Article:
Standing on his own two feet

Medvedev, a Putin protégé, is perceived as a weak bureaucratic player and will require Prime Minister Putin's support as he consolidates power in the brutal world of Russia's politics and business.

In contrast to Putin and other KGB veterans, Medvedev is soft-spoken and bookish. Having focused on domestic politics and policy, Medvedev lacks experience in foreign policy and national security, and may depend on PM Putin's advice and support in these areas.

Medvedev's greatest long-term threat is his perceived weakness. Historically, the rule of thumb is that each regime in Russia is very different from its predecessor. There are discontinuities in each. Thus, Gorbachev's reign was different than Brezhnev's, Yeltsin's was different than Gorbachev's, and Putin's rule is different than Yeltsin's. Gorbachev, Yeltsin and Putin all "campaigned" as the antithesis of their predecessors; Medvedev, on the other hand, is the "official" heir of Putin and will find it impossible to shed his boss's control and vision, even if he wants to.

There are two key reasons why Medvedev, while keeping the economy reasonably open, won't be able to implement a classic liberal economic policy and allow even more foreign investment and competition. First, there are personal promises to keep, especially to the group with close ties to the security services called the siloviki, who control some of the choicest morsels of the economy.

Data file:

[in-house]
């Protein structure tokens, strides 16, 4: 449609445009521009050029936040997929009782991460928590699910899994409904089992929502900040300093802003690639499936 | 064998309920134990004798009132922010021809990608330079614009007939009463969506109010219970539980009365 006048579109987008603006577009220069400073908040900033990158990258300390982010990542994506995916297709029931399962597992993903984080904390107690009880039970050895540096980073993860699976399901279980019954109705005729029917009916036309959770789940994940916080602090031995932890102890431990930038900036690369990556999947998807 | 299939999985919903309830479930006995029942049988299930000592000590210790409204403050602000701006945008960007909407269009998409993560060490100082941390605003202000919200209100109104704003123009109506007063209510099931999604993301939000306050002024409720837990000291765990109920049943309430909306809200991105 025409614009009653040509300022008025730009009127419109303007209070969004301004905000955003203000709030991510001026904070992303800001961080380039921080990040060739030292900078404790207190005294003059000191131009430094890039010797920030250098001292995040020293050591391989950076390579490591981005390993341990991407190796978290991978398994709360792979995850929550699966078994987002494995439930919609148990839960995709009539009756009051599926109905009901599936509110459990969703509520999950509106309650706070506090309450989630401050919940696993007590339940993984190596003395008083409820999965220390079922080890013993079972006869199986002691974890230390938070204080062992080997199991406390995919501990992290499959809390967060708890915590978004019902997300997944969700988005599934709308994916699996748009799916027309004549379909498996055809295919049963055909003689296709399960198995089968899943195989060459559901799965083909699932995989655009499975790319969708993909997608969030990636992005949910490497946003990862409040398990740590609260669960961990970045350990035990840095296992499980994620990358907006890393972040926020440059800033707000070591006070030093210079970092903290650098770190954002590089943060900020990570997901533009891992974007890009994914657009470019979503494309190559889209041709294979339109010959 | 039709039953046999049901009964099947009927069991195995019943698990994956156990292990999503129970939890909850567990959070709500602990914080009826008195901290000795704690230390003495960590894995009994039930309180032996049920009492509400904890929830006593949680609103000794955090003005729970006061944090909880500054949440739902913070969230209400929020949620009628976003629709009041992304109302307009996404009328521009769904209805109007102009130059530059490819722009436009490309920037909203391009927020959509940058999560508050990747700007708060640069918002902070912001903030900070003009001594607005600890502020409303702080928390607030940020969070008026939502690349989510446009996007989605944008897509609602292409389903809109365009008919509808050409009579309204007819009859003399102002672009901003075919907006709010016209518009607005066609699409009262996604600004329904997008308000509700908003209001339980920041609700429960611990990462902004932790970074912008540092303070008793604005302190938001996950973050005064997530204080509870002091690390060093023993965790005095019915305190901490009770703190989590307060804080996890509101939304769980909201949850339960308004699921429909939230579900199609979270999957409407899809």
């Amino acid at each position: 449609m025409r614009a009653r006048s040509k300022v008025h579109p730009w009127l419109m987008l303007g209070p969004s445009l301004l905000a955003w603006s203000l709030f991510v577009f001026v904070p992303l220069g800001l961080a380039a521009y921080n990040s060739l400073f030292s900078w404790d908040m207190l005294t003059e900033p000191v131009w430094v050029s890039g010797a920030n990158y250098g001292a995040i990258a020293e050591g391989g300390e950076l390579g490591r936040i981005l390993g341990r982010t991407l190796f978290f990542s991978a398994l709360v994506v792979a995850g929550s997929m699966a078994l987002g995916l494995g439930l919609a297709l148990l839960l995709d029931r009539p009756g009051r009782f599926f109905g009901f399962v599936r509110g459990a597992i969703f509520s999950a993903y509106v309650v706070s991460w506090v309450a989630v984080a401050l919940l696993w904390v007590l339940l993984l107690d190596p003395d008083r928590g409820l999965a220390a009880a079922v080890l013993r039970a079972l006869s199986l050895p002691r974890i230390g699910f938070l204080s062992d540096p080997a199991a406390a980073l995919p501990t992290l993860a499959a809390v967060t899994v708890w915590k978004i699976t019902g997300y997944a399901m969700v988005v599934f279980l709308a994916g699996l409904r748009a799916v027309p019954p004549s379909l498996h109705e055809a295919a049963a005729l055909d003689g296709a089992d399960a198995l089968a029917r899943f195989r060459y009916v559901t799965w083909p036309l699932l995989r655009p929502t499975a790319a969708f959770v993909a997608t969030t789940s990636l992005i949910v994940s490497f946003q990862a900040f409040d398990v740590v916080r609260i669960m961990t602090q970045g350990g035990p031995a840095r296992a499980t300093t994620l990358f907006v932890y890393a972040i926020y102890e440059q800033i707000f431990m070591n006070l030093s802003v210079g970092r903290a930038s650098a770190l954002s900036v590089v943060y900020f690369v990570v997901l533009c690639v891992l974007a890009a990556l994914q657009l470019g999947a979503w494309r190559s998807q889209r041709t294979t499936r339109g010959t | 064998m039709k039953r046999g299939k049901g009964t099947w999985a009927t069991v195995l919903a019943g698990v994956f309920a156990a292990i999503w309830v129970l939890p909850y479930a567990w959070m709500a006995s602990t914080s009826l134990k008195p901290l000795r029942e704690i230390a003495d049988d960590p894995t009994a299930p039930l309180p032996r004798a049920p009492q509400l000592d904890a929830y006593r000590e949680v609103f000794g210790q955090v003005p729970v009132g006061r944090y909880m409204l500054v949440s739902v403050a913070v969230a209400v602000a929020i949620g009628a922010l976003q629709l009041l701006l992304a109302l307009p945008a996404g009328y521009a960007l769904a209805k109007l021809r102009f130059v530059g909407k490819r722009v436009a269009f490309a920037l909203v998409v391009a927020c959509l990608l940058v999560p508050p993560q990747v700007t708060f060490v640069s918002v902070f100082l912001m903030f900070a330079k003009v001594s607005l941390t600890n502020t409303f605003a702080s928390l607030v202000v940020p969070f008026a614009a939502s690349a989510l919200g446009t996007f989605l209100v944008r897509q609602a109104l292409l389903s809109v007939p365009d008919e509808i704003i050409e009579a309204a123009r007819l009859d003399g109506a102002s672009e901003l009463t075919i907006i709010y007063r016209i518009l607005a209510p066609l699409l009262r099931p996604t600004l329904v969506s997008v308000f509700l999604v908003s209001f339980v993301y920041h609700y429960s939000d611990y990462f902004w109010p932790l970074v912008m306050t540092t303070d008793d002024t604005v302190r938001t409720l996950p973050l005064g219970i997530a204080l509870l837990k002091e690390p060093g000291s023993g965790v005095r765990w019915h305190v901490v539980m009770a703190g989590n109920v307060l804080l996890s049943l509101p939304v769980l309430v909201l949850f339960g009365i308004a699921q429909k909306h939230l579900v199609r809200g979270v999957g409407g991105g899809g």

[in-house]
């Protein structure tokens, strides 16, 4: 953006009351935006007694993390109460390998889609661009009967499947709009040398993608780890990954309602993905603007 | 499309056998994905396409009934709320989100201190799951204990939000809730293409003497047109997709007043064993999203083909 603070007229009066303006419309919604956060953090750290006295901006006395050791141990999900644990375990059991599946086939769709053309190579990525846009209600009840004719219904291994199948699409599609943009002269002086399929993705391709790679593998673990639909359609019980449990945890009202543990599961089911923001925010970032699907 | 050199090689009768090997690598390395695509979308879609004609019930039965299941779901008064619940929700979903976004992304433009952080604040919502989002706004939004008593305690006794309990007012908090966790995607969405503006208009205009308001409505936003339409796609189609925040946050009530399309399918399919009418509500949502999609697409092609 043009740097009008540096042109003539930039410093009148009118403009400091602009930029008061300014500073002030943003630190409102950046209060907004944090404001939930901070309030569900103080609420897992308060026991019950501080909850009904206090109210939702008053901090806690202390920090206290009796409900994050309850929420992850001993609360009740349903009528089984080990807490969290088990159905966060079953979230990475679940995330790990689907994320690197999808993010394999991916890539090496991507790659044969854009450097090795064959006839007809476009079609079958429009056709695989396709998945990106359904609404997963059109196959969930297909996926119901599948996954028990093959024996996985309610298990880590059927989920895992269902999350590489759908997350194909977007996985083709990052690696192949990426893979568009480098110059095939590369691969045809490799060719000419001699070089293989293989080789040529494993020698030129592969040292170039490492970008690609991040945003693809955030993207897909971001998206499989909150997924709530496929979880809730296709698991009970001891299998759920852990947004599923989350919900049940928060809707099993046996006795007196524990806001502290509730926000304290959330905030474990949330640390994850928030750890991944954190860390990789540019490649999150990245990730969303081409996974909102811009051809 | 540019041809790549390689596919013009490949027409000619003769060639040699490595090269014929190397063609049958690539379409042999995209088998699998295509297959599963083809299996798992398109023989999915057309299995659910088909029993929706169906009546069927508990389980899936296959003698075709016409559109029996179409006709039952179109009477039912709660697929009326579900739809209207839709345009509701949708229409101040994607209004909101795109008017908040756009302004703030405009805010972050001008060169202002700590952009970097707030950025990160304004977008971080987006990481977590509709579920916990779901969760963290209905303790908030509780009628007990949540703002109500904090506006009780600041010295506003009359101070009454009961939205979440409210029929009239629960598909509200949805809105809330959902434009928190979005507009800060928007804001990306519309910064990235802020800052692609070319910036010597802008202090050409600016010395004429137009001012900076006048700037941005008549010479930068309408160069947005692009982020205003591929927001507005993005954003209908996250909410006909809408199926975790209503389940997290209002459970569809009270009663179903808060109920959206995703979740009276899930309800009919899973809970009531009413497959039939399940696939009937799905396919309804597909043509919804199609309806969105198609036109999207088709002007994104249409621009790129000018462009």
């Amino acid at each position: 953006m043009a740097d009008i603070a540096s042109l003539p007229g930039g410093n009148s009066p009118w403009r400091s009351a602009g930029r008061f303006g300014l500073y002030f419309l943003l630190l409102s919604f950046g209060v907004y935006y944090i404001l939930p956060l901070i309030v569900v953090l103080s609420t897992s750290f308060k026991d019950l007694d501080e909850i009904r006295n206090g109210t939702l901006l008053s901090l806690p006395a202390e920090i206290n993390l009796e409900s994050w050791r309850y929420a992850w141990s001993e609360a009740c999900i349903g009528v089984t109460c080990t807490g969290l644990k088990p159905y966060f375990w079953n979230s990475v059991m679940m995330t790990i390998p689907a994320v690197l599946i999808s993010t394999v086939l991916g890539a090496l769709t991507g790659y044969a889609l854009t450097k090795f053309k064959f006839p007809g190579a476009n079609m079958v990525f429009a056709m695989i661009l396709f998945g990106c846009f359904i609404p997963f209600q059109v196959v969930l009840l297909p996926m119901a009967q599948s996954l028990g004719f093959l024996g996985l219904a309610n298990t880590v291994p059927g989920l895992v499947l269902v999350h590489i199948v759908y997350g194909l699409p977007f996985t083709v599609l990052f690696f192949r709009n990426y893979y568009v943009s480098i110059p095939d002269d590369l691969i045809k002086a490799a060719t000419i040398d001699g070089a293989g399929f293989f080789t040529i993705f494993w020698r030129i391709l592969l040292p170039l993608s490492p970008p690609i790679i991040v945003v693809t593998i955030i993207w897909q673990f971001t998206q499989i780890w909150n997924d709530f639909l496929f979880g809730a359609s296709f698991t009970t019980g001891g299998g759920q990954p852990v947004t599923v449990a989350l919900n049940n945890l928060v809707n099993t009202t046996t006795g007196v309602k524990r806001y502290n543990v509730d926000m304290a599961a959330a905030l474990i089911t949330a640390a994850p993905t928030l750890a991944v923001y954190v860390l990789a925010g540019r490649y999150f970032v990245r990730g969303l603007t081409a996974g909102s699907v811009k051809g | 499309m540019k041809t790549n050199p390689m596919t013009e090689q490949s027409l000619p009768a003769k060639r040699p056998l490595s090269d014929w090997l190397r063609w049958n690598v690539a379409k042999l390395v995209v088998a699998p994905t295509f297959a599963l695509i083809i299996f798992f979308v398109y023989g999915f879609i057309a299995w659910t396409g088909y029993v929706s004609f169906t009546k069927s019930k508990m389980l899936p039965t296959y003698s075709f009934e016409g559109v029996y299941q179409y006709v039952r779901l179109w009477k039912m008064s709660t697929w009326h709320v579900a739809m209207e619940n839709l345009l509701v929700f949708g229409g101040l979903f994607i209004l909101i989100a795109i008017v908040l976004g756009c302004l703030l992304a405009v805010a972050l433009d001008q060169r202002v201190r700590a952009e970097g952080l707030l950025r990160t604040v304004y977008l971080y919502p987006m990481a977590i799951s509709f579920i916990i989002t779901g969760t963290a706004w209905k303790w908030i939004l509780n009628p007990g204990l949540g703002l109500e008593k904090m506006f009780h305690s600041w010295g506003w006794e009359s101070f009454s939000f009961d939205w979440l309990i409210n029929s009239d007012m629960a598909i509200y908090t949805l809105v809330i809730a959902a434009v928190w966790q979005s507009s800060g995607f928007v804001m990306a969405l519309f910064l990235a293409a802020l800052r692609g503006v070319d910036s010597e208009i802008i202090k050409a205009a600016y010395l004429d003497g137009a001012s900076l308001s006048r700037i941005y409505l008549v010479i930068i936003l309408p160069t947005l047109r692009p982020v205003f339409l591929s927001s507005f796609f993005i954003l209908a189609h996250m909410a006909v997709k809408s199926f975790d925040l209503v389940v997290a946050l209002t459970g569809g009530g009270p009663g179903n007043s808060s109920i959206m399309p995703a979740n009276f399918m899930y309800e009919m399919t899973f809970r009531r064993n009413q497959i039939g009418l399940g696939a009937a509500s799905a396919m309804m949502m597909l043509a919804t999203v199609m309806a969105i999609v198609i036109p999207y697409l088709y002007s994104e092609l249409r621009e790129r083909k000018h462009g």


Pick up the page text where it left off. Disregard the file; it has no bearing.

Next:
Kremlin sources disclose that Putin was furious about the public fight between the Federal Security Service, headed by the Igor Sechin's ally Nikolay Patrushev, and Putin's ally General Viktor Cherkesov, who is the director of the federal drug control agency. Cherkesov penned a controversial op-ed in Kommersant blasting his FSB competitors.

Putin also didn't appreciate a recent interview by Oleg Shvartzman, also in Kommersant. Shvartsman is essentially a business manager for the Sechin group, and he disclosed many more details about the inner workings of the Kremlin-affiliated Russian businesses than anyone would be comfortable with. But while these publications may have weakened the siloviki, their power remains considerable, and Putin and Medvedev have to take their interests into account.

Second, Medvedev, lacking a KGB, military or other security service background, needs to keep the siloviki happy and may have a hard time establishing his control over the levers of power. So he will need Putin's continued support for the foreseeable future. But even if Medvedev ever, for some reason, stands on his own two feet, he must remember that public opinion in Russia and the former USSR has always been unenthusiastic, to say the least, toward weak leaders: Nicholas II, Georgii Malenkov, Nikita Khrushchev, Mikhail Gorbachev, and Boris Yeltsin all are viewed with disdain by the majority of Russians, while "strong leaders" such as Peter the Great, Catherine the Great, Alexander II and III, Putin, and even the monstrous Joseph Stalin and bumbling Brezhnev are viewed by many in a positive light.

To succeed, Medvedev will need to show his mettle.

Ariel Cohen, Ph.D., is Senior Research Fellow in Russian and Eurasian Studies and International Energy Security at the Heritage Foundation.

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COMMENT: Medvedev's multiple challenges